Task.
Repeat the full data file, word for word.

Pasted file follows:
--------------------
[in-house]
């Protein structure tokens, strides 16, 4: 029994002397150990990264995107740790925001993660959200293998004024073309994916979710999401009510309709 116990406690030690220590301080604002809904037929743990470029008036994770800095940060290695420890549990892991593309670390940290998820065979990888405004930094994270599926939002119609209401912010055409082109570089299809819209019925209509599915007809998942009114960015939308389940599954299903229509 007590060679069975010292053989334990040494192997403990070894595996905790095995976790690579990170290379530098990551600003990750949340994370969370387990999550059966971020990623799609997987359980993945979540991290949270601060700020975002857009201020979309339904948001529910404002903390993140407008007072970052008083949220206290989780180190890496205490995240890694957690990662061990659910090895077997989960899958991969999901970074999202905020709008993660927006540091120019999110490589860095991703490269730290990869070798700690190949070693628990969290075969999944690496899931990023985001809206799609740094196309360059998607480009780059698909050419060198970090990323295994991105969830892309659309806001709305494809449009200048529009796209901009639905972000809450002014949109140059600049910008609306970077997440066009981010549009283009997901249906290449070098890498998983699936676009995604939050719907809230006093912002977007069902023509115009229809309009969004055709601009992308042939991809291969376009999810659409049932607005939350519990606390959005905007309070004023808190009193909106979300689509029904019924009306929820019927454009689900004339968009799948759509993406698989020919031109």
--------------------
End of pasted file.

[in-house]
């Protein structure tokens, strides 16, 4: 029994002397150990990264995107740790925001993660959200293998004024073309994916979710999401009510309709 116990406690030690220590301080604002809904037929743990470029008036994770800095940060290695420890549990892991593309670390940290998820065979990888405004930094994270599926939002119609209401912010055409082109570089299809819209019925209509599915007809998942009114960015939308389940599954299903229509 007590060679069975010292053989334990040494192997403990070894595996905790095995976790690579990170290379530098990551600003990750949340994370969370387990999550059966971020990623799609997987359980993945979540991290949270601060700020975002857009201020979309339904948001529910404002903390993140407008007072970052008083949220206290989780180190890496205490995240890694957690990662061990659910090895077997989960899958991969999901970074999202905020709008993660927006540091120019999110490589860095991703490269730290990869070798700690190949070693628990969290075969999944690496899931990023985001809206799609740094196309360059998607480009780059698909050419060198970090990323295994991105969830892309659309806001709305494809449009200048529009796209901009639905972000809450002014949109140059600049910008609306970077997440066009981010549009283009997901249906290449070098890498998983699936676009995604939050719907809230006093912002977007069902023509115009229809309009969004055709601009992308042939991809291969376009999810659409049932607005939350519990606390959005905007309070004023808190009193909106979300689509029904019924009306929820019927454009689900004339968009799948759509993406698989020919031109």